My first impression of Ishigaki was that it was a very rural place. As our bus wound its way along a two-lane road, we saw landscape sparsely populated with simple shacks and houses along the very green countryside. Several times we spotted a goat perched on a rock or in a field, standing like a statue as we went by.
Our first stop was a lookout point at the southern part of the island, from where you can simultaneously look to your right and see the East China Sea, then look to your left and see the Pacific Ocean.
|View of Pacific Ocean (left) and East China Sea (right) from Ishigaki Lookout|
We then stopped to see a grove of palm trees that are unique to Ishigaki, the Yaeyama-yashi palm. These trees are only found in Ishigaki/Iriomote and can grow to heights over 60 feet. The ones we were shown were located inside a jungle area that had mosquitoes and leeches. The walkway to the site was over loose rocks and up a significant incline.
Black pearls are grown in Ishigaki, and so of course we found ourselves at a black pearl shop – where prices were not cheap. One large black pearl, cultured right offshore in shallow water, was around $1,000 (yes, dollars, not yen). A string of them was, well, you can do the math. None of our group decided to buy any that day.
Across the street was an awamori shop and this drew a lot of interest. There was free sampling of the various specials of the day and we ended up buying two bottles of a plum flavored liquor.The weather in early April was cool by Hawaii standards. Highs were in the upper 60’s to mid 70’s. Most of the time the skies were overcast, with occasional drizzle. When the sun did come out, the humidity made it quite hot. The Deigo tree flowers were just starting to blossom while we were there. These red flowers are famous in Okinawa, and are mentioned in many Okinawan songs.
|Deigo Tree Flower Starting to Bloom|
One of the most fascinating stops for me was the Minsa clothing store, where we got the explanation of the minsa design. It is a patch of 4 squares and 5 squares, and they overlay to make a solid piece. It is something that women give to their husbands as a symbol of undying love and faithfulness. Colors of the fabric are many, and we saw weavers actually making the cloth by hand in the shop. Several of us bought handbags, shirts, and coin purses here.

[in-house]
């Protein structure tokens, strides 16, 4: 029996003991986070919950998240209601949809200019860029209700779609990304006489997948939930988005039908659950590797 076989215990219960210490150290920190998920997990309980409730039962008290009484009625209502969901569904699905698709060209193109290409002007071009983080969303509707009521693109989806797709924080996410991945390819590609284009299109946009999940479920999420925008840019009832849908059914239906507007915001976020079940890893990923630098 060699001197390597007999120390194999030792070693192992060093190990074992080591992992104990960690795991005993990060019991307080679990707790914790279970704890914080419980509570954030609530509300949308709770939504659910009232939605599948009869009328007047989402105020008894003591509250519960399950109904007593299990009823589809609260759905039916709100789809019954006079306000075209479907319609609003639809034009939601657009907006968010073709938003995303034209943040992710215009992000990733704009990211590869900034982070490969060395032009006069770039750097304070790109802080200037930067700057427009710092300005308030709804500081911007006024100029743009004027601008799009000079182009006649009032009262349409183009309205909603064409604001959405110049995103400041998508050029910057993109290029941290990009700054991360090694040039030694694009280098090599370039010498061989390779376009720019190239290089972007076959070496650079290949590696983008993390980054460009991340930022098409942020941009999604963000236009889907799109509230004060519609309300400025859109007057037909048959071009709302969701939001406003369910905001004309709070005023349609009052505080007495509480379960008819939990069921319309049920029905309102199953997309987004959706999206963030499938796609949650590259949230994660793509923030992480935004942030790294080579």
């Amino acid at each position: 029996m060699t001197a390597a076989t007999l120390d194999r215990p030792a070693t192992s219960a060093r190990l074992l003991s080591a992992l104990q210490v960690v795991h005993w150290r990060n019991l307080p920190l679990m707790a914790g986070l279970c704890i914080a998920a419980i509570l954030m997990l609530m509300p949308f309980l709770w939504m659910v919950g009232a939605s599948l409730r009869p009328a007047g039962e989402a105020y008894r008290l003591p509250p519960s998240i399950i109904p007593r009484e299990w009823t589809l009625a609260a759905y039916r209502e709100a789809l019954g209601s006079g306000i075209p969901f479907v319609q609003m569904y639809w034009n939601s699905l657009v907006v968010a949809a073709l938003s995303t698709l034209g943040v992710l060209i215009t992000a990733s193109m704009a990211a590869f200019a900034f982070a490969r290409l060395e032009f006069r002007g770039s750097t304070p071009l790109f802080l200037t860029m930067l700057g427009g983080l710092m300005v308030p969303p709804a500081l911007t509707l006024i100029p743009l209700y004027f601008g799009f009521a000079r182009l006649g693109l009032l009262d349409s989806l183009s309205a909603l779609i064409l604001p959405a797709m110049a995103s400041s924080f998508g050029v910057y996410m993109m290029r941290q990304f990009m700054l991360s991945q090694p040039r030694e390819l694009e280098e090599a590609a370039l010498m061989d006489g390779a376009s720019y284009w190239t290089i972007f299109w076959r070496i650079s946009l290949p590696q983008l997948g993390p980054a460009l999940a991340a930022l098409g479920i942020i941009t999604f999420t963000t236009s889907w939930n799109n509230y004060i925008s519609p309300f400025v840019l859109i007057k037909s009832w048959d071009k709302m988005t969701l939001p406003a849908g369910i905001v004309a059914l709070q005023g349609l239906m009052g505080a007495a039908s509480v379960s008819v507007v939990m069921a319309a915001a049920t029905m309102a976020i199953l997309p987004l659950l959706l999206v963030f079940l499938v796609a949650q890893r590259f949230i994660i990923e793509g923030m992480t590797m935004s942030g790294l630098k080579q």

|Minsa Pattern of 5 and 4 Squares. They Overlap to Make a Perfect Fit.|
Here we encountered a custom that was quite surprising (to me anyway). After we bought our items at the minsa shop, the owner gave us an O-miyage (gift)! It was a bag of Ishigaki sugar, which comes in brown lumps and can be eaten as candy. I never before heard of a shop keeper giving the customer a gift for buying something, but it happened to us again in Naha (more on this later).
After a stop for an Okinawan set lunch, we then drove on to the big city of Ishigaki, which is a little over 40,000 people. On our way to our hotel we drove past the houses of the Okinawan singers Begin, and Rimi Natsukawa. Both of these entertainers are from Ishigaki and still live there.
At night at the hotel, following dinner, there was a free minyo show featuring a local entertainer. She was terrific. Afterwords, we topped off our day with a cocktail at the hotel’s top floor bar, which gave a nice view of the city lights of Ishigaki at night.
|Our Evening Entertainment and a Mesmerized Fan!|